Each year I teach a course called “Dialogue in a World of Difference.” Typically, one third of the class is Muslim, one-third Christian, with the rest being Jewish, non-religious, Buddhist and so on. Because of our seminary’s focus on Abrahamic religions, I structure the course as three successive encounters with the religious traditions that fall under that umbrella: first Judaism, then Christianity, then Islam. We read literature on each, travel to synagogues, churches, and mosques and speak with various clergy and religious experts to help us learn from and with each other, in dialogue.
One thing that often strikes me, whether in my classes, my social life or my travels, is how much work we still need to do to overcome anti-Semitism.
Actually, I’d say we have equal work to do to overcome Islamophobia, but many of my students arrive at the seminary aware of Islamophobia. And a good number of these students and others I meet seem aware that this is a pressing problem, thank God.
But fewer people I meet seem to understand that anti-Semitism is also alive, indeed thriving and growing. It is a national problem, on the right and on the left. Many of us, even if unwittingly, perpetuate stereotypes, foster unhelpful and destructive anti-Jewish tropes, or just generally think we are free of anti-Semitic leanings or thoughts or words when we are not.
In early December, three Jews were fatally shot at a kosher market in New Jersey, killed by persons fueled by anti-Semitism, possibly persons who claim to be the true people of Israel, the real Israelites. Sadly, since then we’ve witnessed other attacks against Jews in New York and elsewhere. Among them, on the seventh night of Hanukkah at a candle lighting gathering in a rabbi’s home, five Jews were stabbed in Monsey, N.Y., about 100 miles from Hartford. Though details about the perpetrators in all of these events are still emerging, and so drawing conclusions is premature, these utterly tragic, awful, sickening events — and let’s call them what they are: Evil, with a capital E — should not be surprising for Christians.
For Christians, our long history is closely bound up in supersessionism — think “replacement theology” — of the Jewish people. In this line of thinking, Christians have become the true people of God, the people God really loves — the New Israel — and typically this leaves no place for Jews, or worse yet casts Judaism as an impediment that must be overcome before God’s kingdom can arrive. In this line of thinking, Jews’ only hope is a future acceptance of Jesus as their savior — that is, becoming Christian.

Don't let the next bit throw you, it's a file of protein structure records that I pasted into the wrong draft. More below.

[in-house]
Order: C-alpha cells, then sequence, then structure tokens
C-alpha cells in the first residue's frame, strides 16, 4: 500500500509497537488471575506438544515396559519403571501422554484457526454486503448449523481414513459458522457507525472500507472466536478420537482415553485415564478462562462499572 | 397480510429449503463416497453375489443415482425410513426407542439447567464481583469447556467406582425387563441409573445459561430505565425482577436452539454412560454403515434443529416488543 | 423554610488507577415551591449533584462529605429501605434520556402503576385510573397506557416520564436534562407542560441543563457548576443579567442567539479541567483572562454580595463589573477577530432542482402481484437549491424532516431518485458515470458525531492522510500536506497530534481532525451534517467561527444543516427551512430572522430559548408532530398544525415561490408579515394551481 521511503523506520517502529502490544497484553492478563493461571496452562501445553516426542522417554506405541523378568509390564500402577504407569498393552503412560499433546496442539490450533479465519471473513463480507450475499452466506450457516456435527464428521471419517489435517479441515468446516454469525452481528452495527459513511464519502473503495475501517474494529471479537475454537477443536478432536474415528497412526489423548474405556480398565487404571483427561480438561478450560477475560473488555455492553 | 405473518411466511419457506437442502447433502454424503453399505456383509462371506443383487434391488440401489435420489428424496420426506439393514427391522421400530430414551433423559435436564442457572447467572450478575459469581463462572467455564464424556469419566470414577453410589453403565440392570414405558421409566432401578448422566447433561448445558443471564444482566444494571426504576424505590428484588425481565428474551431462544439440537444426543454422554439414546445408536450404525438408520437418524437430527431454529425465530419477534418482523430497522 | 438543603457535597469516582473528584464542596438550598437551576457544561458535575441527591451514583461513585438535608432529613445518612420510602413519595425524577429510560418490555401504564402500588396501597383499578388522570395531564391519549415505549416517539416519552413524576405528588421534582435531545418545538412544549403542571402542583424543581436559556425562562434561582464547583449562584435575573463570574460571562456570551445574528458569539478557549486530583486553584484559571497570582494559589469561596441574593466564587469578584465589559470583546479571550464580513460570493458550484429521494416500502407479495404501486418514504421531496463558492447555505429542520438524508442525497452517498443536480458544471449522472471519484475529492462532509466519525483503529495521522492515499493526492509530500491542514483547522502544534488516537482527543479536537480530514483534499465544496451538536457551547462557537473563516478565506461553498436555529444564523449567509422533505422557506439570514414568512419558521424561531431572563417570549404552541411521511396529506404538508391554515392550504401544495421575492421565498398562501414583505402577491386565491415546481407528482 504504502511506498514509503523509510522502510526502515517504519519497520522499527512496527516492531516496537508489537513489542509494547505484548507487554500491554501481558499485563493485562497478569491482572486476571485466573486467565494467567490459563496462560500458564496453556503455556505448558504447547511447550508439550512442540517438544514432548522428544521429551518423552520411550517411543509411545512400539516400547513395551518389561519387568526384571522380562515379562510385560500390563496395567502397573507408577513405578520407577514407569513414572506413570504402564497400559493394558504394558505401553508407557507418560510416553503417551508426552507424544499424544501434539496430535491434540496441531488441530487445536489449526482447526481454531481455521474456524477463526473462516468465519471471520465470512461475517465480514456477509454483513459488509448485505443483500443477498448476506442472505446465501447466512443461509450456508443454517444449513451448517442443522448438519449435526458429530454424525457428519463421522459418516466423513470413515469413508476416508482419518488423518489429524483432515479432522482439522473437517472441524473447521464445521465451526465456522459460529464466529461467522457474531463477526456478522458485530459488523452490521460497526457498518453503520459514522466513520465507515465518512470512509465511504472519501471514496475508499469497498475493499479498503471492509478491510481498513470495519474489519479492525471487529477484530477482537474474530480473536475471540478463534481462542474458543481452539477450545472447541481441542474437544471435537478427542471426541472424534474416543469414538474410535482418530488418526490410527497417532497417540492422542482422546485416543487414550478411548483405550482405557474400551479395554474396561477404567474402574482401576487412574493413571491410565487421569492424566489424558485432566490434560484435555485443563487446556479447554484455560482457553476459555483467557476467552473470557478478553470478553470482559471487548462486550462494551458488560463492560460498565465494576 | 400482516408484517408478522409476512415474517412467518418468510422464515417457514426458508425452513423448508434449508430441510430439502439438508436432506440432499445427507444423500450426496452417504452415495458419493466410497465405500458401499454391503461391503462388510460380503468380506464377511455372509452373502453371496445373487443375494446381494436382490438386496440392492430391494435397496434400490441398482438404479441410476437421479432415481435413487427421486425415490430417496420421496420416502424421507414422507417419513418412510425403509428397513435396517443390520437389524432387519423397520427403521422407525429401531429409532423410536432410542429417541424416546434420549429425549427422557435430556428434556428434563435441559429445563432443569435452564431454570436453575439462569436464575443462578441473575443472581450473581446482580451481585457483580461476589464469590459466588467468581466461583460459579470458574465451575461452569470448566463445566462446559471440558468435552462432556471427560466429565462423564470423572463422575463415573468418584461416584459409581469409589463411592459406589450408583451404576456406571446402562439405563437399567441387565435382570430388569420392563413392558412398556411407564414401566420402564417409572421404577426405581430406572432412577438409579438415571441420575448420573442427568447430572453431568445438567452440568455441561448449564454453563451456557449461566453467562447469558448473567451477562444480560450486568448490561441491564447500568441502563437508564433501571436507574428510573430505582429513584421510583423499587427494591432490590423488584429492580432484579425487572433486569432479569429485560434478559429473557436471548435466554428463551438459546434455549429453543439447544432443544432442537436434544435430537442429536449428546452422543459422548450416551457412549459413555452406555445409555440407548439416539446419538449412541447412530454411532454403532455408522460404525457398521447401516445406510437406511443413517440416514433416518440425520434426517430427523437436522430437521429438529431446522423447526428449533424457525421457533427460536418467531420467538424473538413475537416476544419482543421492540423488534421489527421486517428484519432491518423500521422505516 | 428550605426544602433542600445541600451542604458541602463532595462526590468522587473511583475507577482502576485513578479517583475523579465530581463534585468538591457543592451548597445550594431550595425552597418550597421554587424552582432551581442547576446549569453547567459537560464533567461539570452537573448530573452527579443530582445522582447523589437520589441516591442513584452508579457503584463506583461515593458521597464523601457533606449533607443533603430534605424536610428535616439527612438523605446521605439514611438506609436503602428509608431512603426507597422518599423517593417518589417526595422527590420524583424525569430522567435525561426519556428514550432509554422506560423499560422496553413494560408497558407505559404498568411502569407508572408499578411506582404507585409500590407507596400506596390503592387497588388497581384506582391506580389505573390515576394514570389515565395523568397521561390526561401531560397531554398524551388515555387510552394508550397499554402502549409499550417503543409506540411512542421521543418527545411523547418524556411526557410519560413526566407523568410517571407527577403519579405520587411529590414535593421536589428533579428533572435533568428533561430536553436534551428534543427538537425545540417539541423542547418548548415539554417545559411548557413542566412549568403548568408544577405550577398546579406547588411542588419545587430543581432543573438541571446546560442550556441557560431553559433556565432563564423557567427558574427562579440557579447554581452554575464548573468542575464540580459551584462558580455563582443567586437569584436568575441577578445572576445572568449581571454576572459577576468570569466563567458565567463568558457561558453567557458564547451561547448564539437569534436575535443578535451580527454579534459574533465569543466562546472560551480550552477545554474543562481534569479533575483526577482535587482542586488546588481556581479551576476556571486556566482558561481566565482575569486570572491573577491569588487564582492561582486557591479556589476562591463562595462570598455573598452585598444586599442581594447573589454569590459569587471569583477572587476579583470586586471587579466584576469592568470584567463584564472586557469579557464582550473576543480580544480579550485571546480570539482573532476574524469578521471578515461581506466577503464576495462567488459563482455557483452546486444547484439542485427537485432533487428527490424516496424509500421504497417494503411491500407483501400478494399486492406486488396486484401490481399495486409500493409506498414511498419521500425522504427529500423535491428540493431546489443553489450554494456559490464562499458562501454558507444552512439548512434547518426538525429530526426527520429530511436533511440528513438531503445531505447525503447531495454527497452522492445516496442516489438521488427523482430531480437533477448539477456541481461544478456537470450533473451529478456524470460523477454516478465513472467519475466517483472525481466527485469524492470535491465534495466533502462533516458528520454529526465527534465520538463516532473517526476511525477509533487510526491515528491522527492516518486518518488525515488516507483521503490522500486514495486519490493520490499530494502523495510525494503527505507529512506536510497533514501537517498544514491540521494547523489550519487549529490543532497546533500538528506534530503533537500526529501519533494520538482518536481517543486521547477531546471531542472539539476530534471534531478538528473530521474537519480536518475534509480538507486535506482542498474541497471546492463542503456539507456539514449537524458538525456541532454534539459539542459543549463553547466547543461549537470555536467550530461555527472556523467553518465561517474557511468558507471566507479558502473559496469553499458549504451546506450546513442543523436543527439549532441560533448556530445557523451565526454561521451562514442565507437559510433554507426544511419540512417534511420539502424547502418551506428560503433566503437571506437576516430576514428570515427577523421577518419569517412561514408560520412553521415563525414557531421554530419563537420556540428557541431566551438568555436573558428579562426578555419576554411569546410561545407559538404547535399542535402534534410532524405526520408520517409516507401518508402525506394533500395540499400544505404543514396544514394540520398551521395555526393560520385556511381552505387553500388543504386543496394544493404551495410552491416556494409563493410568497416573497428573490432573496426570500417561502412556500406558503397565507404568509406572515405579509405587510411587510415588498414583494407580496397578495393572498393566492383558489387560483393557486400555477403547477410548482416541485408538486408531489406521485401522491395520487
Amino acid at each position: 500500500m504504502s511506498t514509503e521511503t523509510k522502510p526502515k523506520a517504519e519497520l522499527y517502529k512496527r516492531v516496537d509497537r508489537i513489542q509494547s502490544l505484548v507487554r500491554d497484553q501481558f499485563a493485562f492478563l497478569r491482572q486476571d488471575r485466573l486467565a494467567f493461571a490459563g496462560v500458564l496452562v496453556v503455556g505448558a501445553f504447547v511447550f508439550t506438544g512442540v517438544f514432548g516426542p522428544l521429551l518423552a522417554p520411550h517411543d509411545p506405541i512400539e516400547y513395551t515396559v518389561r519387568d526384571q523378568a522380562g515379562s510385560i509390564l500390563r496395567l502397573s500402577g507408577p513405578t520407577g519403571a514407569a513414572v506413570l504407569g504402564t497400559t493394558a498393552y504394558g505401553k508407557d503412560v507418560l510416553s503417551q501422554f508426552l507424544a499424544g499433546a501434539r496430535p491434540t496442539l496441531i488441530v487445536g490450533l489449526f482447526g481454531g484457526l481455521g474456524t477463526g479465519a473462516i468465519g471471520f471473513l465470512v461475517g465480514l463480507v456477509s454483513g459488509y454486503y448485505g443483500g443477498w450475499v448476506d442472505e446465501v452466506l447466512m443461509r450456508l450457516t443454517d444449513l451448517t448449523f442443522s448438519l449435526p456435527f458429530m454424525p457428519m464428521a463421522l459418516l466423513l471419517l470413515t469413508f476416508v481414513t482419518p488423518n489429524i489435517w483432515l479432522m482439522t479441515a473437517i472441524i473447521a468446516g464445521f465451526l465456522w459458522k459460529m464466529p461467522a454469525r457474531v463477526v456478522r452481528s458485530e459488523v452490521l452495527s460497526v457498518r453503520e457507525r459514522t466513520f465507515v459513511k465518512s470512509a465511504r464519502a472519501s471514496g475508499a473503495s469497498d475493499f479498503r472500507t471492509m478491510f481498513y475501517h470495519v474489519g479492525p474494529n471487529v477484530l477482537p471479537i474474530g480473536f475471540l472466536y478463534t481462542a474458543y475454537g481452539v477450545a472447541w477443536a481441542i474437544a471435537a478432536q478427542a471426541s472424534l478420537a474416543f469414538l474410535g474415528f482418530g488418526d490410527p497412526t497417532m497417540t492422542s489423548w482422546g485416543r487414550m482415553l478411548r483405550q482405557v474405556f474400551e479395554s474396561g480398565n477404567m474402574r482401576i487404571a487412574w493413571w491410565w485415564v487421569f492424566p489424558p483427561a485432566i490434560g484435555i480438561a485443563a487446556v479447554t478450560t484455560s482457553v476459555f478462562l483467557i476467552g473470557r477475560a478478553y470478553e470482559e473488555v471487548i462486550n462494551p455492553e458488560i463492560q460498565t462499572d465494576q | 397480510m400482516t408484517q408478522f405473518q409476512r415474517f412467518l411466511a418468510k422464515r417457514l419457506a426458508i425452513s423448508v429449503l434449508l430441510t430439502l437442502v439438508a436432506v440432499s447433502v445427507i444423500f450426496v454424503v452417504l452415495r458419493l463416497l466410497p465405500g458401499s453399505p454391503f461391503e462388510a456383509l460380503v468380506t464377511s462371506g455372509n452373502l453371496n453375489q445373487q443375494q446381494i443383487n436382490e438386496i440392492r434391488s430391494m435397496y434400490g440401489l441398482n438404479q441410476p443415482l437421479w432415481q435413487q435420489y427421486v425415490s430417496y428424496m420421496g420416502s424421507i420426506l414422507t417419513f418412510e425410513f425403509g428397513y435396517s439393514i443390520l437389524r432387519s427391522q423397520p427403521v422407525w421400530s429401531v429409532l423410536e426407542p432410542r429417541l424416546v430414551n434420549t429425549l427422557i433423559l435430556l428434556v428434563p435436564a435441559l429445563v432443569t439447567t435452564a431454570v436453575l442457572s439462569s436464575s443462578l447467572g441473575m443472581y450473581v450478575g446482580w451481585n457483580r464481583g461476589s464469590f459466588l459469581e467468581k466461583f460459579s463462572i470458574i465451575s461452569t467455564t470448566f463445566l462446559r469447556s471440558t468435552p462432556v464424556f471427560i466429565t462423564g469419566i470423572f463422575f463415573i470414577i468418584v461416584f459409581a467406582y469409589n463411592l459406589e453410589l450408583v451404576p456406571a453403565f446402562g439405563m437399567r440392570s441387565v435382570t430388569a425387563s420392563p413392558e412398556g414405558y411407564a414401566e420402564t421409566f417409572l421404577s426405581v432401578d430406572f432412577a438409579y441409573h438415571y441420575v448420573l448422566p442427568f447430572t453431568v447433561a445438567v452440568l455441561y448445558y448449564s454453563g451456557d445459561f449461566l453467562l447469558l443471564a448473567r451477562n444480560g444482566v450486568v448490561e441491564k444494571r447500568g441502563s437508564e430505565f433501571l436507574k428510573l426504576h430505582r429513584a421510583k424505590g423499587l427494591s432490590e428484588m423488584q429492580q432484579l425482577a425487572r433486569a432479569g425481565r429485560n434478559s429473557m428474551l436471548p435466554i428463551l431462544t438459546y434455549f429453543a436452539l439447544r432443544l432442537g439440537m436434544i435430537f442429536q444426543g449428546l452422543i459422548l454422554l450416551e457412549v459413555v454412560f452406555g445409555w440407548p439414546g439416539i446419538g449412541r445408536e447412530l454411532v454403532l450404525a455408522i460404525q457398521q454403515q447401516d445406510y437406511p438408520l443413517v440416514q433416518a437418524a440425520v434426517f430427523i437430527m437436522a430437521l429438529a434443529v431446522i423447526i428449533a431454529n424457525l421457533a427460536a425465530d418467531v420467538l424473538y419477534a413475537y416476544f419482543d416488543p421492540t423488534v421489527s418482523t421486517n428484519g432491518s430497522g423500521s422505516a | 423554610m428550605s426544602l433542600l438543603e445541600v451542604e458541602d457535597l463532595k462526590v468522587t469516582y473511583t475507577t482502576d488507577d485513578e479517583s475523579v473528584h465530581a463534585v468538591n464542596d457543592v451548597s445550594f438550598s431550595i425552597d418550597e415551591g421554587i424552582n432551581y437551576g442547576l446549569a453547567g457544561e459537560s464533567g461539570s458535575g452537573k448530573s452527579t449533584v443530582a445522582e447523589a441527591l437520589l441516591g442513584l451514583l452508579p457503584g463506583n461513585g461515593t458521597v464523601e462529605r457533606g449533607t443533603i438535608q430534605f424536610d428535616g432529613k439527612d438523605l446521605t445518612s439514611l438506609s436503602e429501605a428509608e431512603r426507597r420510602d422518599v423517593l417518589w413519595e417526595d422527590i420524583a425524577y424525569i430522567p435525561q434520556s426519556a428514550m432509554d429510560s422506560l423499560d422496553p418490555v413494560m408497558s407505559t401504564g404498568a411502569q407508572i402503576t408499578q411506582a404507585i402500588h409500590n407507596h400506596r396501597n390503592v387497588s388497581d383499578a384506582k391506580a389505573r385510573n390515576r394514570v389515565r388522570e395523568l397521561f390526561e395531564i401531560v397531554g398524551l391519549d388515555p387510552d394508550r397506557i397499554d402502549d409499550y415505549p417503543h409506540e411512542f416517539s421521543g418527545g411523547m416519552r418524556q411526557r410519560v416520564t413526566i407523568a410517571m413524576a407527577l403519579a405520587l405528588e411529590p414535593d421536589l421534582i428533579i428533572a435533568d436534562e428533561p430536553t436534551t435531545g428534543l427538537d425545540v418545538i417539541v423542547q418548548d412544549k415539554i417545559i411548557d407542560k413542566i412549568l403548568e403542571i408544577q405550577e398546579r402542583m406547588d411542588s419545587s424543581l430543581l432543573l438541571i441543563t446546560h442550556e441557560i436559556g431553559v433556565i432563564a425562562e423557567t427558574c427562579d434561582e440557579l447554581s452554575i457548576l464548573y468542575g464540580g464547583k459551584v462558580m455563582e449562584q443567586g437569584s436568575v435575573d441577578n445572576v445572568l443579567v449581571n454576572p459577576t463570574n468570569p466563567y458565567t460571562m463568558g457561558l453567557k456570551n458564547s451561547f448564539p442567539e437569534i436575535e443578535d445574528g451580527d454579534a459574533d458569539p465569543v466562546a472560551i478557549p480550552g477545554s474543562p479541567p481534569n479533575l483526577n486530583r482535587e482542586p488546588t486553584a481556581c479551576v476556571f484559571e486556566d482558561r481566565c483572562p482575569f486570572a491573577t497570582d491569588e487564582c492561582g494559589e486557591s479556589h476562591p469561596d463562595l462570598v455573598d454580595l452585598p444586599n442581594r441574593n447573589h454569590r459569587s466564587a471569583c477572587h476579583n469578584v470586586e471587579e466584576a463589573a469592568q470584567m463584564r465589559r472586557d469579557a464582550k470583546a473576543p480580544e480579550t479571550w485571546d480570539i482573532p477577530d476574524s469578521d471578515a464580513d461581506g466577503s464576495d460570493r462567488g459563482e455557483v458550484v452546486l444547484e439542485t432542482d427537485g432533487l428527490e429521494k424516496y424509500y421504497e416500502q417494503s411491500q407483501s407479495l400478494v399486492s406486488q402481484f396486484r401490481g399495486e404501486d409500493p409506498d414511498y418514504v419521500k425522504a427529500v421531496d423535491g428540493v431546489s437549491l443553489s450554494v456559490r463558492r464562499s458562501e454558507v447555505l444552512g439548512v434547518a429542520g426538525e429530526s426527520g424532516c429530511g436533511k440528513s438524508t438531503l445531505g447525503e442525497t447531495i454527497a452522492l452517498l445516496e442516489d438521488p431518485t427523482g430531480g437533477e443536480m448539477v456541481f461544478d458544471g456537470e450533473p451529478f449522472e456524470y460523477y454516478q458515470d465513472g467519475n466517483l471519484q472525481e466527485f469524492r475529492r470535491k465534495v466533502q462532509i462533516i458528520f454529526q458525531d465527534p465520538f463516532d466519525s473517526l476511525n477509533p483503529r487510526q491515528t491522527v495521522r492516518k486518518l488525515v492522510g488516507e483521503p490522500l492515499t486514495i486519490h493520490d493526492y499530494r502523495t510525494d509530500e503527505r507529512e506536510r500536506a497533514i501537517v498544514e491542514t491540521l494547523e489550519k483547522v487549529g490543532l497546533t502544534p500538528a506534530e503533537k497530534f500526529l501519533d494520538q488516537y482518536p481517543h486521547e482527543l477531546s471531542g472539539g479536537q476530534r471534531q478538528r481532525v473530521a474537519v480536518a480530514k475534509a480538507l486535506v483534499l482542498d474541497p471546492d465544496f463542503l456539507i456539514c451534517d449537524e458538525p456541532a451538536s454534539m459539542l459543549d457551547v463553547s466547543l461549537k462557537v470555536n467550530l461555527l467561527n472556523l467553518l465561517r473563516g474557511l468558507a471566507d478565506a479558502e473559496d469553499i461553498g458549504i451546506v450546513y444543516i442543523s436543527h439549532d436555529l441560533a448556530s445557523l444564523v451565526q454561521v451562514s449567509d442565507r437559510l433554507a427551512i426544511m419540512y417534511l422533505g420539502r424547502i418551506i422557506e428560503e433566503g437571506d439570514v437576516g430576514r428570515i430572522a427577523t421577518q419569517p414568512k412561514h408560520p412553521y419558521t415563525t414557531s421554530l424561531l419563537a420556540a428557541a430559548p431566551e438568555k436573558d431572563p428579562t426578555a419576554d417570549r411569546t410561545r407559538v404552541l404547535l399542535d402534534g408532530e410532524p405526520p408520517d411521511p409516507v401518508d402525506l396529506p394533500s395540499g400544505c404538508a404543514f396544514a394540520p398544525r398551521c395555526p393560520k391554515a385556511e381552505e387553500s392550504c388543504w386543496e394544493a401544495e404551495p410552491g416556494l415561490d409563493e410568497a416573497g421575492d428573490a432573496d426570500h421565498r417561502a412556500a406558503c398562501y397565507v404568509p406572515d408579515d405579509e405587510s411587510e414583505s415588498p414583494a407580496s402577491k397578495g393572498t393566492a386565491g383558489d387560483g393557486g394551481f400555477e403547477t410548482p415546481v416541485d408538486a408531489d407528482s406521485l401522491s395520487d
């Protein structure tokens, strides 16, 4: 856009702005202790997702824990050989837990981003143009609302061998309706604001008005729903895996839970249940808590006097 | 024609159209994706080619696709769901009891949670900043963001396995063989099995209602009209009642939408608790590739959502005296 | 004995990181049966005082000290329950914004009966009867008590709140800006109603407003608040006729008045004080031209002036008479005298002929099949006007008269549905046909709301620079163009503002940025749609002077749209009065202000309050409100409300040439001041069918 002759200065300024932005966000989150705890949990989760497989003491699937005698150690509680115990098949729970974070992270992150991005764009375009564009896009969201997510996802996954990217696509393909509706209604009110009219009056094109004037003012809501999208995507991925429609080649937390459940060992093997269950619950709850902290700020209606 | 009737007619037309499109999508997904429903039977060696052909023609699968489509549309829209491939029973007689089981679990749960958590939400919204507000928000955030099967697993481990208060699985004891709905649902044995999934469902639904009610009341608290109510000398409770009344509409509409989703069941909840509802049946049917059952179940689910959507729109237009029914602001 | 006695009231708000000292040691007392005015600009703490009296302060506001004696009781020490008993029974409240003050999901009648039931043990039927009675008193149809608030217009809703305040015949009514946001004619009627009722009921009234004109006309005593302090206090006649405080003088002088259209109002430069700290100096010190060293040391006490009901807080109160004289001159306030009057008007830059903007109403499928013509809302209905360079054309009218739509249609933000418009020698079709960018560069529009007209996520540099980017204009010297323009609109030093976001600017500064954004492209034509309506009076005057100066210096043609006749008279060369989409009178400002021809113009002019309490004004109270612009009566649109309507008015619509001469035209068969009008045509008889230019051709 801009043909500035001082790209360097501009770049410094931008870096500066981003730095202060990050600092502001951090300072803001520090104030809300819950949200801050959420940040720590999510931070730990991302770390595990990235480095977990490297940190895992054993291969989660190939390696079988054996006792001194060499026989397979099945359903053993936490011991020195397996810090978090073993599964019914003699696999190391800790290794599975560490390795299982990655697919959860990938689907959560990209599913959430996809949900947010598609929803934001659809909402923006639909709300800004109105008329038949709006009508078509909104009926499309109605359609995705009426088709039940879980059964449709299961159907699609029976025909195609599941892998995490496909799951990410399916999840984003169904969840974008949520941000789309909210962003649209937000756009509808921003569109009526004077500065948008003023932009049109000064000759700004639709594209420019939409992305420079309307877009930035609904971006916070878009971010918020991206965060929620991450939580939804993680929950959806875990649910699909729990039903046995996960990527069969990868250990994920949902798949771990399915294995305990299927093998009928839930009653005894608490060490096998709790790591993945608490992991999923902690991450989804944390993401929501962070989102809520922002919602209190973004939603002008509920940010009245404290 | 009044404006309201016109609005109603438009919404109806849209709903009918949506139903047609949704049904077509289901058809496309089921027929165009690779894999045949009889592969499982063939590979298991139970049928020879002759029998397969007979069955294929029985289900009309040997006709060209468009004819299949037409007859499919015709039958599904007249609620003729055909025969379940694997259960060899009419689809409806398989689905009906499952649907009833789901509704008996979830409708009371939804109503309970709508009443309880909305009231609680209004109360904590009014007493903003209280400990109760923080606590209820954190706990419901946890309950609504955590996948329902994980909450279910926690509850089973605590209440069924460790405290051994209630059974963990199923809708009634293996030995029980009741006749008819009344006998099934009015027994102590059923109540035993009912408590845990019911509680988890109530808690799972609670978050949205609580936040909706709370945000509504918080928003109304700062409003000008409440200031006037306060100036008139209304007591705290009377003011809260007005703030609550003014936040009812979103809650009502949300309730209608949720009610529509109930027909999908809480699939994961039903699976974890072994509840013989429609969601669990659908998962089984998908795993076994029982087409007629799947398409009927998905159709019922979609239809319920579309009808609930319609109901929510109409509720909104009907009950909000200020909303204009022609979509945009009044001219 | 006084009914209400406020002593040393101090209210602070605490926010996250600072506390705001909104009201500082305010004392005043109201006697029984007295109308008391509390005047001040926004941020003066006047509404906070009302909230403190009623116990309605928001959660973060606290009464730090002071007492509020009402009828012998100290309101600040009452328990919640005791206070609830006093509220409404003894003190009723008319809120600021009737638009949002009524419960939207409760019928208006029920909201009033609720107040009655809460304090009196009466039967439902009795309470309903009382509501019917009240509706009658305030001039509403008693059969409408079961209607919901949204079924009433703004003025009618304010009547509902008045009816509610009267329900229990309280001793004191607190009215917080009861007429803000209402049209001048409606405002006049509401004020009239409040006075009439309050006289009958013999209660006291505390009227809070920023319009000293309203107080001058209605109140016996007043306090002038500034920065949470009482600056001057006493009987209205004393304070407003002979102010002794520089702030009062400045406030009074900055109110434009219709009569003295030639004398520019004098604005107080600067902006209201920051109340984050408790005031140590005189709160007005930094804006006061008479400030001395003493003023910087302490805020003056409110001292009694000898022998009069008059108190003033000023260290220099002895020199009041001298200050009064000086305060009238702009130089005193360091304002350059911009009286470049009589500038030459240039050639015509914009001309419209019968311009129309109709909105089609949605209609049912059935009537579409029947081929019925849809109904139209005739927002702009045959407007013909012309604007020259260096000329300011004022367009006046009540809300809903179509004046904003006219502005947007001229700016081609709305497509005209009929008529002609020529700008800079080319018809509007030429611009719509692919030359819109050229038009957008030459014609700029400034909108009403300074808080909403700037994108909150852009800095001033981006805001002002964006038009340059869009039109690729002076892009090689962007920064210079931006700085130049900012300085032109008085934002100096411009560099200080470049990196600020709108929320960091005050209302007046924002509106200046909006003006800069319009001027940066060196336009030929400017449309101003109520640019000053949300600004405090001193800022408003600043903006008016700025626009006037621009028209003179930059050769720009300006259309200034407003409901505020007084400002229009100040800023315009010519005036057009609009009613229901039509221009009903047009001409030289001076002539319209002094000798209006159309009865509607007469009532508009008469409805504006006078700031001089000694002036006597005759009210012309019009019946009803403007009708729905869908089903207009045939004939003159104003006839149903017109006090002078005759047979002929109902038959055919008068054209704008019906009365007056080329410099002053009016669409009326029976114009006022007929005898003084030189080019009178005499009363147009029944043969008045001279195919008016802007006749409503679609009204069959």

Despite so much work post-World War II attempting to right the wrongs that contributed to the Holocaust, helping overcome anti-Semitism at the denominational level — statements like Nostra aetate from the Vatican, that of the Lutheran World Federation, etc. — few lay Christians today seem to understand that what happened in Nazi Germany is in fact part of our Christian history, something that is intrinsically linked to our own story as Christians. While not the sole cause of the Holocaust, the murder of six million Jews could not have happened had not the groundwork been laid by hundreds of years of Christian hatred and mistreatment of Jews.
Until we start teaching our children and our larger Christian communities that this past is specifically linked to, indeed is, our past — not the past only of others who were Nazis, but also the past of all Christians — I’m convinced our problems will not end. We will continue to witness persons linked to Christianity and supersessionism commit acts of killing and hatred against Jews, against those whom the apostle Paul in Romans 9-11 calls — including those who do not follow Jesus — eternally beloved by God.
Probably the most moving book I’ve encountered on whether the Nazis understood themselves to be Christians was called “The Mark of Cain: Guilt and Denial in the Post-War Lives of Nazi Perpetrators” by Katharina von Kellenbach. In it, the author sifts through countless prison chaplain files with testimonies from the Nazi perpetrators who were executed at Nuremberg and elsewhere. Almost without exception, these mass killers thought that what they did — the atrocities of the Holocaust — was justified by God. They had little to no guilt. Virtually none. It is a gut-wrenching read that every Christian should undertake.
If as a Christian you have not been to a synagogue, or met your local rabbi, or you have no Jewish friends, consider this an invitation. As I often say about Islam, do not go to the grave without making a Muslim friend; likewise, do not go to the grave without having wrestled with this part of our history and making a Jewish friend. The future of Christianity, and possibly the world, depends on it.
Joel N. Lohr is the president of Hartford Seminary. He is co-author of The Torah: A Beginner’s Guide, with Joel S. Kaminsky, Professor of Jewish Studies at Smith College. He is currently co-authoring a biography of a Holocaust survivor titled Mitka.